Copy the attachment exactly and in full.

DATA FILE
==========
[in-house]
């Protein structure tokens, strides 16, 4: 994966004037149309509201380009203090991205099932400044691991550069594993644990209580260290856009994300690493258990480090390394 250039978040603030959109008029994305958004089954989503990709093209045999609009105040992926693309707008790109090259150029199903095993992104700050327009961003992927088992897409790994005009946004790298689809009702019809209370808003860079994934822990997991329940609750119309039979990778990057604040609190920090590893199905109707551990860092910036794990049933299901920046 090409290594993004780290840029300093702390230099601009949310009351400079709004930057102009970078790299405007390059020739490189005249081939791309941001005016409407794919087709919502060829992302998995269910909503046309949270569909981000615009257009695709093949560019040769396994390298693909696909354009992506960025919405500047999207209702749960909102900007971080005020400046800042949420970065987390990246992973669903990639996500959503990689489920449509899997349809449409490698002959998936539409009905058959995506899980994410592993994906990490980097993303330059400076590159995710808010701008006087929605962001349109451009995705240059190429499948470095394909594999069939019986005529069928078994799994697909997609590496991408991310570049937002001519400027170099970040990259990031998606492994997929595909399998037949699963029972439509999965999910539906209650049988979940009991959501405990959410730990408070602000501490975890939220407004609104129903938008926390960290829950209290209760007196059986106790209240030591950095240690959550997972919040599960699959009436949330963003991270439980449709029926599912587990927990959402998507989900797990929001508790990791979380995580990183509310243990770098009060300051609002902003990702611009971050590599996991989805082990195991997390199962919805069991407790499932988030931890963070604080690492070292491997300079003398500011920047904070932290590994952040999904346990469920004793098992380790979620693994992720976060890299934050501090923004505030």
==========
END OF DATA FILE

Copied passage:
[in-house]
């Protein structure tokens, strides 16, 4: 994966004037149309509201380009203090991205099932400044691991550069594993644990209580260290856009994300690493258990480090390394 250039978040603030959109008029994305958004089954989503990709093209045999609009105040992926693309707008790109090259150029199903095993992104700050327009961003992927088992897409790994005009946004790298689809009702019809209370808003860079994934822990997991329940609750119309039979990778990057604040609190920090590893199905109707551990860092910036794990049933299901920046 090409290594993004780290840029300093702390230099601009949310009351400079709004930057102009970078790299405007390059020739490189005249081939791309941001005016409407794919087709919502060829992302998995269910909503046309949270569909981000615009257009695709093949560019040769396994390298693909696909354009992506960025919405500047999207209702749960909102900007971080005020400046800042949420970065987390990246992973669903990639996500959503990689489920449509899997349809449409490698002959998936539409009905058959995506899980994410592993994906990490980097993303330059400076590159995710808010701008006087929605962001349109451009995705240059190429499948470095394909594999069939019986005529069928078994799994697909997609590496991408991310570049937002001519400027170099970040990259990031998606492994997929595909399998037949699963029972439509999965999910539906209650049988979940009991959501405990959410730990408070602000501490975890939220407004609104129903938008926390960290829950209290209760007196059986106790209240030591950095240690959550997972919040599960699959009436949330963003991270439980449709029926599912587990927990959402998507989900797990929001508790990791979380995580990183509310243990770098009060300051609002902003990702611009971050590599996991989805082990195991997390199962919805069991407790499932988030931890963070604080690492070292491997300079003398500011920047904070932290590994952040999904346990469920004793098992380790979620693994992720976060890299934050501090923004505030």